Jun 4, 2005
    NJ & MD
    Dan,

    I use EN-EL3es in my grip, but if you want to keep using the rechargeable AAs, you can buy a second AA cartridge that fits in the grip and pack it with spare batts, so you only need to change that.
     
  3. PJohnP

    PJohnP

    Feb 5, 2005
    Dan :

    Interesting discussion, and from a theoretical perspective, spot on.

    Where I have questions on all of this relates to the software algorithm that Nikon uses to decide when the camera needs to shut down to avoid battery damage, and, the degree or number of faulty batteries out in the field. Let's address the latter point first.

    Anecdotally from this forum and DPR, there appear to be a substantial number of batteries that are underperforming to some degree. In several cases, the battery seems to allow a minimal number of shots and then the camera shuts down. It's unclear if this is an energy storage problem, a battery circuitry problem, a camera software problem, or even some combination of these. Making this more complex is that we don't have a statistically significant sample size to review for battery performance, hold aside all of the various environmental and photographer shooting conditions. We just know that there are batteries that underperform for some people.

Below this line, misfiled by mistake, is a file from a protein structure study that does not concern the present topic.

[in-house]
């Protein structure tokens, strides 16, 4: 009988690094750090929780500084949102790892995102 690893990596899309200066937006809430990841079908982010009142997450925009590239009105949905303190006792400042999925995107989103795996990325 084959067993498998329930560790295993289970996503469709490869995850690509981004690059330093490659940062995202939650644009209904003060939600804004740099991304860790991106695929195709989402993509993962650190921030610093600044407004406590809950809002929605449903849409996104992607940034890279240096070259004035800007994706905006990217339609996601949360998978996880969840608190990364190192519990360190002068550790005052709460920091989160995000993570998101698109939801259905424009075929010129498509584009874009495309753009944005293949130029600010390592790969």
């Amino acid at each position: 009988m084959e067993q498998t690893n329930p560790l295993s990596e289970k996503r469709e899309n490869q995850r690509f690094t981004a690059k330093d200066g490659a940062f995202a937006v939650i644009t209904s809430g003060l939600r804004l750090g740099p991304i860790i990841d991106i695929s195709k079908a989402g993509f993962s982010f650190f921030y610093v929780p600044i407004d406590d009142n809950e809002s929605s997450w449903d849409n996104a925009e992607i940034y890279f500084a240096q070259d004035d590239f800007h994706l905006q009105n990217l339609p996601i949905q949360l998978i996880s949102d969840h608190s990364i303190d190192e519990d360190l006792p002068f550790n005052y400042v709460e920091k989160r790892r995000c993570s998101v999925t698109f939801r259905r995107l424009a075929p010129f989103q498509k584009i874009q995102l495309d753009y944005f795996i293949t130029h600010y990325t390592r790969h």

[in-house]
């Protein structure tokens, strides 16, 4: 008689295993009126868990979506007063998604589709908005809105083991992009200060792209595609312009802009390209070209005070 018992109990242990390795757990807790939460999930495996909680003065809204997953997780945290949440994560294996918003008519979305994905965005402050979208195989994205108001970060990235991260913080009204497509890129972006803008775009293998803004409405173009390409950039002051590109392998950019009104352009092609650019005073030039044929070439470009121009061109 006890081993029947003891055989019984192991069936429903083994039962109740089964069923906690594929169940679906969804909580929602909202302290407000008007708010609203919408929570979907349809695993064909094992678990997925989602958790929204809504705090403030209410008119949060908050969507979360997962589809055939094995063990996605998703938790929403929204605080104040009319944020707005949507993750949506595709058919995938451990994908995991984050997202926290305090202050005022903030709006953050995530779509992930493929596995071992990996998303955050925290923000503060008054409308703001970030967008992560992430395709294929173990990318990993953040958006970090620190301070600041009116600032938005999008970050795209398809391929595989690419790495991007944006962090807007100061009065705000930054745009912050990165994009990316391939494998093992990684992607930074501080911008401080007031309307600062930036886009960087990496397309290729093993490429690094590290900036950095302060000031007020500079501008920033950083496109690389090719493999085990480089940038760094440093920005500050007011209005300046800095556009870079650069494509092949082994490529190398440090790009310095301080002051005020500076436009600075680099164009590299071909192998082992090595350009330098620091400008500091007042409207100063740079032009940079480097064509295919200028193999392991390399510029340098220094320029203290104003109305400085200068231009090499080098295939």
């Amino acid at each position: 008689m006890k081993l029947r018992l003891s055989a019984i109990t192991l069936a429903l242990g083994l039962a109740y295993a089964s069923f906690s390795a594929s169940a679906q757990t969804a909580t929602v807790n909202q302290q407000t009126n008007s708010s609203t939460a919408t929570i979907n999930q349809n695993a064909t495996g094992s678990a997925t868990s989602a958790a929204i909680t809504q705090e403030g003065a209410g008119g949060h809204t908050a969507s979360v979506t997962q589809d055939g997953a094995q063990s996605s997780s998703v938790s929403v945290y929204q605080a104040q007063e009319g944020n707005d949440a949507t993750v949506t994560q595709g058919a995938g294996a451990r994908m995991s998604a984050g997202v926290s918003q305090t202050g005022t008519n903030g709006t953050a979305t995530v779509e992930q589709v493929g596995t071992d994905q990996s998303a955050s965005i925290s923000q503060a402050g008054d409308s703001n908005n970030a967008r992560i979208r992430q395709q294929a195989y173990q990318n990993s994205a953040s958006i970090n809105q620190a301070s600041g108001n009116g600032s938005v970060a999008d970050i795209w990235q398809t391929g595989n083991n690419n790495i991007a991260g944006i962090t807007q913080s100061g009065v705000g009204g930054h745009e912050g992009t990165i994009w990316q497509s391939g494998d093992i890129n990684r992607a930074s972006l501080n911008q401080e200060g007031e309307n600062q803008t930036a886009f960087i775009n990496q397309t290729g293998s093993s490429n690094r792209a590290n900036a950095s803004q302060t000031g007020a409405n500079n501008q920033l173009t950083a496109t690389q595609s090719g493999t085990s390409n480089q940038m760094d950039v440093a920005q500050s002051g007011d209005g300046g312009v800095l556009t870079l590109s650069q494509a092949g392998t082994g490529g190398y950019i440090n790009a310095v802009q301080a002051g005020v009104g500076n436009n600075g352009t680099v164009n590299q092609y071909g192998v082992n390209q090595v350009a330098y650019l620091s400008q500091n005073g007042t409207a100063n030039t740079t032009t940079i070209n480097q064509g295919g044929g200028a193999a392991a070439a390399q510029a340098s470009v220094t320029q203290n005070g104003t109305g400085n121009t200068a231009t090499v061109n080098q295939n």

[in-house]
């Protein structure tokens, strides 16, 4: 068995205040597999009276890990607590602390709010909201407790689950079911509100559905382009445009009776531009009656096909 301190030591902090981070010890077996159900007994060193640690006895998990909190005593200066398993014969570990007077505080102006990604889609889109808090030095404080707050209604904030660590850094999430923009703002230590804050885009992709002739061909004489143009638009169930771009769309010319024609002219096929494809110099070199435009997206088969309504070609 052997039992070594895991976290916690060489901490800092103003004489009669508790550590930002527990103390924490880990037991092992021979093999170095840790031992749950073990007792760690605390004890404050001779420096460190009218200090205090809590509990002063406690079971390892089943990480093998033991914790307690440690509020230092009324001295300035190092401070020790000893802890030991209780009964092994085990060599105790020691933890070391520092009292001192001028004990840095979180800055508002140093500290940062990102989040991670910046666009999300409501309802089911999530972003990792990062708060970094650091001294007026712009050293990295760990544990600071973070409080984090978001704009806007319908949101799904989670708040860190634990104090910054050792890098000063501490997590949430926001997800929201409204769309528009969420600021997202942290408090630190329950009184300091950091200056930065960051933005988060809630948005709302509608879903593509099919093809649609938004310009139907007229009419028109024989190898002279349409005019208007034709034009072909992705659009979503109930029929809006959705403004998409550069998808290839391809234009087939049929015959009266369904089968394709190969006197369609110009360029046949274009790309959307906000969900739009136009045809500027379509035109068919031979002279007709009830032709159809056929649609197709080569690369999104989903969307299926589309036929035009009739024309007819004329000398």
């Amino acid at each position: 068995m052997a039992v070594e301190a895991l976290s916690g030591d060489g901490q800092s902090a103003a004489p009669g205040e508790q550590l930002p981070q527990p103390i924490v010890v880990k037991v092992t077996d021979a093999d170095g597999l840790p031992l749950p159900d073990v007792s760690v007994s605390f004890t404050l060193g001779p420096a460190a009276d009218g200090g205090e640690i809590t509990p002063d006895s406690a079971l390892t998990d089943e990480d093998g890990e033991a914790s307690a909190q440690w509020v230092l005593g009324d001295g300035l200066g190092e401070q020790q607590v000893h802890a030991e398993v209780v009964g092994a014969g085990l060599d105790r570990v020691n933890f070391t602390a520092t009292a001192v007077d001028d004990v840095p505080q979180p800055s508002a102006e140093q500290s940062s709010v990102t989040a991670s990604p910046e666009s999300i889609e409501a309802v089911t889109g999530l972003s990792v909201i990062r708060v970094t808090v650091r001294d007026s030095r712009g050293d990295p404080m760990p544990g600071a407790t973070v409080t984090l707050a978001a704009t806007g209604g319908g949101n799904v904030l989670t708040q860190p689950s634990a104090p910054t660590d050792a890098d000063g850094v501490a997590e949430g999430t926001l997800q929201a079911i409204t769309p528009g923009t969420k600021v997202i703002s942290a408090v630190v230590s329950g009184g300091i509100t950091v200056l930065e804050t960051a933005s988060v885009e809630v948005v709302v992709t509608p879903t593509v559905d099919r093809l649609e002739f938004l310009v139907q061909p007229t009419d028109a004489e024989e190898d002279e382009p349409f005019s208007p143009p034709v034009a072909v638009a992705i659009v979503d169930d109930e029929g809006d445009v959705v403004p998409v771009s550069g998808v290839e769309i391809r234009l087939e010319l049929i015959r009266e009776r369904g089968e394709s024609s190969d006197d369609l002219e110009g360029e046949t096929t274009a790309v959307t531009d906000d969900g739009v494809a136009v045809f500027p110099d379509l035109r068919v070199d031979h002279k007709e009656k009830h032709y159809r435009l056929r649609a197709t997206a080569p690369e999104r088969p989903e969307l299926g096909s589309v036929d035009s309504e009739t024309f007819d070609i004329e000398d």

The camera software issue, which crosses back to the battery circuit issues, is a complicated question. If it's just the camera's interpretation of the data, a firmware upgrade could (possibly) address this. But if there's a hardware component, we'd be looking at a recall of the cameras and/or batteries, with all of the subsequent issues.

    We just don't have the data yet to draw any reasonable assessments. In my case, I'm getting passable battery performance so far, but I haven't been out using my bigger lenses with VR function this last two weeks. Insufficient data if my battery is good or not as a result.